Fours members of The Force, Tommy, Cooper, Solomon and myself (David), along with owner Buzz Blackett and designer Jim Antrim, sailed on California Condor, a Class 40, in the Spinnaker Cup, a race from San Francisco to Monterey over the Memorial Day Weekend. We had 12 to 15 knots most of the day with a moderate 10 to 12 foot swell. Boat speed was in the low teens and all was going well until around 6 pm.
We were about 8 miles off Santa Cruz when the wind picked to the mid twenties, and it was time to change to a smaller kite. While I was on the foredeck with the smaller kite bag hooked to the lifeline, the boat broached and a large wave ripped the clips off the bag and swept the bagged kite with me hanging on to it halfway down the length of the boat on the leeward side. We recovered from the broach, but the wind continued to build.
We knew we had to get the big kite down ASAP and decided to go bareheaded for the drop. A fouled lazy sheet made for an awkward and difficult drop that became more complicated when the boat broached again. I plunged from the cabin top into the water on the leeward side with my knee bent around the stanchion by the tremendous water pressure. Cooper also landed in the water to leeward and his inflatable vest deployed, greatly limiting his mobility.
Solomon (fortunately an EMT) realized that my knee was injured, and pulled me into the cockpit. He gave my knee a quick exam while we were still broached, the kite was flogging and the wind was escalating. Buzz later said that he saw the wind speed peak at 40. I decided my knee was good enough for the moment. We had to get the kite down by any means necessary.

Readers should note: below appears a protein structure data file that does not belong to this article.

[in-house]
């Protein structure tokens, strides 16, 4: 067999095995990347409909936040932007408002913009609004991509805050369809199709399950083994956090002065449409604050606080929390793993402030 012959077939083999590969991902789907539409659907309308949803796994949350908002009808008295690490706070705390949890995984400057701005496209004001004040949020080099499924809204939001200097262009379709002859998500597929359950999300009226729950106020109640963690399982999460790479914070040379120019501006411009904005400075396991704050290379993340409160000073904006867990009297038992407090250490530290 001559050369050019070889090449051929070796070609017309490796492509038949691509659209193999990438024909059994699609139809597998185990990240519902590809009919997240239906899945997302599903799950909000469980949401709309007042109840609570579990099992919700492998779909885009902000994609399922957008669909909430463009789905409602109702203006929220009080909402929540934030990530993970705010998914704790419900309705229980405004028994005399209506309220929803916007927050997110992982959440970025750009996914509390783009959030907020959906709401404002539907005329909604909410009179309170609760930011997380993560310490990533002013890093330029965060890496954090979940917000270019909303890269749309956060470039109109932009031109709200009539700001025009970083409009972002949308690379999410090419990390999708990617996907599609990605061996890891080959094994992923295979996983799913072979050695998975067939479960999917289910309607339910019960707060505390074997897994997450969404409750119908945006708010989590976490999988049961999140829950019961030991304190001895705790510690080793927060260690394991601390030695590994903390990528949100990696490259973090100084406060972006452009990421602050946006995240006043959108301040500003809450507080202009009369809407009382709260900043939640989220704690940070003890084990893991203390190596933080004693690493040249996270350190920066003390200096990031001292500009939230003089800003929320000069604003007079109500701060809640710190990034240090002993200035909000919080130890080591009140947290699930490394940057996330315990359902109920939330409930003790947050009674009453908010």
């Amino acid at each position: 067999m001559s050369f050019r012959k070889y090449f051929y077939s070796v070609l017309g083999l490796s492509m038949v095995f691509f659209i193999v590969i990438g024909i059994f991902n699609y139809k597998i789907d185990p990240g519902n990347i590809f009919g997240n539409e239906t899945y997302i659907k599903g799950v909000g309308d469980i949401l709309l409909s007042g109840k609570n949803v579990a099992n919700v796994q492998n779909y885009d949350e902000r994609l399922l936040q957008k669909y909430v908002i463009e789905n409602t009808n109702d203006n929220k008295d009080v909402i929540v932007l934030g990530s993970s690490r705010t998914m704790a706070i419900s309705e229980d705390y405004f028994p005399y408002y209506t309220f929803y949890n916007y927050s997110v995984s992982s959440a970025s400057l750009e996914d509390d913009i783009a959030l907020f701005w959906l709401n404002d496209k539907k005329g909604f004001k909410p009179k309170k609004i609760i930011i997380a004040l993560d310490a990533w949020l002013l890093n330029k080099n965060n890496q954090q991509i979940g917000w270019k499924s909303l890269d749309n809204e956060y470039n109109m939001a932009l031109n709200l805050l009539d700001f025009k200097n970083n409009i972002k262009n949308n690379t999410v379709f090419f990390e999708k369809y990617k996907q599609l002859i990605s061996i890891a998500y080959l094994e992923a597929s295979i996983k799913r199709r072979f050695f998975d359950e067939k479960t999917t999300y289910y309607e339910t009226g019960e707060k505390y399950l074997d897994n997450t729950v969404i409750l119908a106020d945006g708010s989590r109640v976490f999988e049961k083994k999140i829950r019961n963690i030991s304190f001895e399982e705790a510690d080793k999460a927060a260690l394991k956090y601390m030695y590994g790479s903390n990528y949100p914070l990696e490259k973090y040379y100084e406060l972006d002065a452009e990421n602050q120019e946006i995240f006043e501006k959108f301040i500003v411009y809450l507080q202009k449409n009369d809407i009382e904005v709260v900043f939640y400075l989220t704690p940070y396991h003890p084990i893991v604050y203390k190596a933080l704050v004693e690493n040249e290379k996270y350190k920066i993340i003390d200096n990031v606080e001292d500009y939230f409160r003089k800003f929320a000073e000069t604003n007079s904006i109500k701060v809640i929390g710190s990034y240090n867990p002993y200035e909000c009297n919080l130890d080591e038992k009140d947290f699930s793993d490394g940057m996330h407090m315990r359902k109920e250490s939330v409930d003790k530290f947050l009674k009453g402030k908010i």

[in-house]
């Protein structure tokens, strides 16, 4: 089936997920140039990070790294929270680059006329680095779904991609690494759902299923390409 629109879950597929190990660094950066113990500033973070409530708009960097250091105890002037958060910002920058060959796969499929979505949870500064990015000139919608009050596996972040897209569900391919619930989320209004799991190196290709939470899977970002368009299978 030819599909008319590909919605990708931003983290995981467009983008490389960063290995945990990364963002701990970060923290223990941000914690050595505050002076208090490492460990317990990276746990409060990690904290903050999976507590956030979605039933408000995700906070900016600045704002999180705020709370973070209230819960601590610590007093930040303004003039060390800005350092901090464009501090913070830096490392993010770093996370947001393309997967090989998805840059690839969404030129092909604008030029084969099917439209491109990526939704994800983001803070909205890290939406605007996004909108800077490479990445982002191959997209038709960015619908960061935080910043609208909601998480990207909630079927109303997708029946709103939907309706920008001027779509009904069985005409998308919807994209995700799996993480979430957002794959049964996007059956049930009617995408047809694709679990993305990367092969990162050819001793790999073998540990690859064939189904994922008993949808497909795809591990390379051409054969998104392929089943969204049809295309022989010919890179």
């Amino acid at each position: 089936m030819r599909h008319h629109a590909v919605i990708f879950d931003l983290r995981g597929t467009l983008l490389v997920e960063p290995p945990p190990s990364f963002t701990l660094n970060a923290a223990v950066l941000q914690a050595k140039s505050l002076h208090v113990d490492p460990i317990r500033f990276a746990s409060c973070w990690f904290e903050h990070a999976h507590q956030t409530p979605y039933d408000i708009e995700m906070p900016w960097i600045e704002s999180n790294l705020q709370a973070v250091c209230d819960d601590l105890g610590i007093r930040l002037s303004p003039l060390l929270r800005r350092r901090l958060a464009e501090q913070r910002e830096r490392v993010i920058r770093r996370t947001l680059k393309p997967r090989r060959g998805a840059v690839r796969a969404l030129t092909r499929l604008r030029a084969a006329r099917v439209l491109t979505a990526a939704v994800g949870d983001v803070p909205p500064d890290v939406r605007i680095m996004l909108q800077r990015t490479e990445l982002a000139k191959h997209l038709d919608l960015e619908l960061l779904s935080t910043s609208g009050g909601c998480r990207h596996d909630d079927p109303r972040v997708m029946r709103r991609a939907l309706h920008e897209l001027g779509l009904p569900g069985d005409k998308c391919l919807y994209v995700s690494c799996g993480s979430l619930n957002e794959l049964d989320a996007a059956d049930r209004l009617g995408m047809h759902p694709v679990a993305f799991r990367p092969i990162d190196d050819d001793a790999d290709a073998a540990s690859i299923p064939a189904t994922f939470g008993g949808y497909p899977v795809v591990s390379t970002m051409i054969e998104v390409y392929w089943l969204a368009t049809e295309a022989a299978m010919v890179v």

Tommy ran to the bow to trip the martinbreaker, and then Tommy, Solomon, Cooper with his vest still inflated, and I, lying on my back in the cockpit, wrestled with the sheet until we could get the clew and gather the kite. I traded my uninflated vest for Cooper’s inflated one so that he could go forward to drop the staysail, then crawled below to tend to my knee. Cooper, Solomon and Tommy set the #4 jib and reefed the main, and we limped over the finish line at Monterey.
The next day I got my knee x-rayed (no fracture) at an urgent care facility and was asked how the injury occurred. As I struggled to explain, the doctor jokingly said
” You’re not in the America’s Cup are you?” I replied “well actually…” When I pulled up an action shot of The Force on the Ac45 on my phone, he was so excited that the he hurried out of the room to show his nurse, who returned with him asking for a photo of himself with me.
We were very glad to have the opportunity to sail on California Condor. Even though the race did not go as any of us had hoped, it was a valuable experience in teamwork. We had to trust one another in very difficult circumstances and work together without a lot of discussion. This race has helped prepare us for the demands and challenges that we will experience racing the AC45. Thank you, Buzz.